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Clovis Launches TIGER2 Trial for CO-1686 in Previously Treated T790M-Positive NSCLC Patients

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Originally published June 23.

NEW YORK (GenomeWeb) – Clovis Oncology has launched the TIGER2 study for its non-small cell lung cancer drug CO-1686, an agent the company is studying as a treatment for advanced patients with tumors characterized by EGFR mutations and the T790M resistance mutation.

CO-1686 is an irreversible EGFR inhibitor. Clovis this week said it has dosed the first patient in the TIGER2 Phase I/II trial, which is focused on gauging the efficacy of CO-1686 in NSCLC patients who have progressed on their first and only anti-EGFR treatment.

Clovis has said it intends to file an NDA for CO-1686 by mid-2015 based on the results of TIGER2 and ongoing TIGERX expansion cohorts.

TIGER2 is one of three registration trials in Clovis' TIGER, or third-generation inhibitor of mutant EGFR in lung cancer, program for CO-1686. TIGER2 will enroll 125 T790M-positive NSCLC patients right after they have disease progression following their first tyrosine kinase inhibitor. The patients will receive CO-1686 at the recommended Phase II dose of 625 mg twice a day. The primary study objective is to gauge the impact of the drug on patients' overall response rate. Researchers will also look at other endpoints, including duration of response, progression-free survival, overall survival, and safety.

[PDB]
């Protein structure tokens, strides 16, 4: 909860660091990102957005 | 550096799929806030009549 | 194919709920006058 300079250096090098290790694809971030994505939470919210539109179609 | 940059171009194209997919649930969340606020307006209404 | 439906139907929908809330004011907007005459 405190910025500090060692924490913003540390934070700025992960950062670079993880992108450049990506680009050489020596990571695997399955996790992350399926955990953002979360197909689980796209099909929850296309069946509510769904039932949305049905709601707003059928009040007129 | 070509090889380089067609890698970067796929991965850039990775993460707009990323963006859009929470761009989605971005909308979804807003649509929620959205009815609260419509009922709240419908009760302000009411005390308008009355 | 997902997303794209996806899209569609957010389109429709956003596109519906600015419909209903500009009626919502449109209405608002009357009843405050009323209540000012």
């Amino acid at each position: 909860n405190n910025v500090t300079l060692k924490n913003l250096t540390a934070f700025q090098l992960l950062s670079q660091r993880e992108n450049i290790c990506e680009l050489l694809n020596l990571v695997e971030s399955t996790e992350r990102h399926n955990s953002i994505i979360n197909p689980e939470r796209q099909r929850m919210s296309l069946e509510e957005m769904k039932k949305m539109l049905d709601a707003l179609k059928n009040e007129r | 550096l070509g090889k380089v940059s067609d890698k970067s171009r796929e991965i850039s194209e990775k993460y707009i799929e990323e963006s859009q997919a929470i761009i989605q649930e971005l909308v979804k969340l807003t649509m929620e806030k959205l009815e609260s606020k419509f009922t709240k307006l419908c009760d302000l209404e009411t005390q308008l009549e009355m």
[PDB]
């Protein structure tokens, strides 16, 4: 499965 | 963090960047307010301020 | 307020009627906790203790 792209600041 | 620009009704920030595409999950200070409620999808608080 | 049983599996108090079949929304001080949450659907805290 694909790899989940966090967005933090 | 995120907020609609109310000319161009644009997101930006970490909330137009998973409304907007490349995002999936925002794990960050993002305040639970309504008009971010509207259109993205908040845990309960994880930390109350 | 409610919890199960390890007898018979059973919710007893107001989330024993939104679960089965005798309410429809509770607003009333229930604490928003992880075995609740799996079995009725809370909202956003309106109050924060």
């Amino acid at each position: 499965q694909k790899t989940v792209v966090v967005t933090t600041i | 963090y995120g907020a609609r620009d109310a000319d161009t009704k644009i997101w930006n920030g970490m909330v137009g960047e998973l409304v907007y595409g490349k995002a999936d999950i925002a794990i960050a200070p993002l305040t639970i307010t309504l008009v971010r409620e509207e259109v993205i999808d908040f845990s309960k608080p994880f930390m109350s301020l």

At the American Society of Clinical Oncology's annual meeting earlier this month, researchers from Clovis and elsewhere presented data on 40 evaluable patients with T790M mutations receiving various doses of CO-1686. In that analysis, 23 patients had partial responses and 36 out of 40 patients had either a partial response or stable disease. Some heavily pretreated patients with T790M mutations also had central nervous system responses.

Median duration response and progression-free survival have not been reached in this study. However, with some patients having follow-up for more than one year, researchers estimate that progression-free survival will likely exceed 12 months in this study. Most toxicities in patients were mild, although Grade 3 hyperglycemia was seen in 22 percent of patients.

The aim of next-generation EGFR inhibitors for advanced NSCLC is to battle resistance to first-generation drugs and more accurately target mutant tumor cells. At the ASCO meeting, CO-1686 was among a handful of new anti-EGFR agents that sponsors presented early data on. In this regard, CO-1686 was specifically designed to have reduced binding affinities for EGFR proteins without one of the resistance mutations, and has been shown in studies to spare wild-type EGFR cells.

Similar to TIGER2, Clovis is conducting a second study of up to 200 T790M-positive NSCLC patients after they've progressed on their first tyrosine kinase inhibitor. In a third study, Clovis is studying 200 patients with T790M-positive tumors who have progressed on later lines of tyrosine kinase inhibitors or chemotherapy. In these studies, patients will receive 500 mg, 625 mg, or 750 mg twice a day.

The company will soon initiate the Phase II part of the TIGER1 Phase II/III randomized registration trial, comparing CO-1686 versus Tarceva (erlotinib) in newly diagnosed NSCLC patients with EGFR mutant tumors. Then in the last half of this year, Clovis will start TIGER3, a randomized trial comparing CO-1686 against chemotherapy in T790M positive NSCLC patients who have progressed on their first tyrosine kinase inhibiting drug. Earlier this year, the company began studying the drug in Japan.

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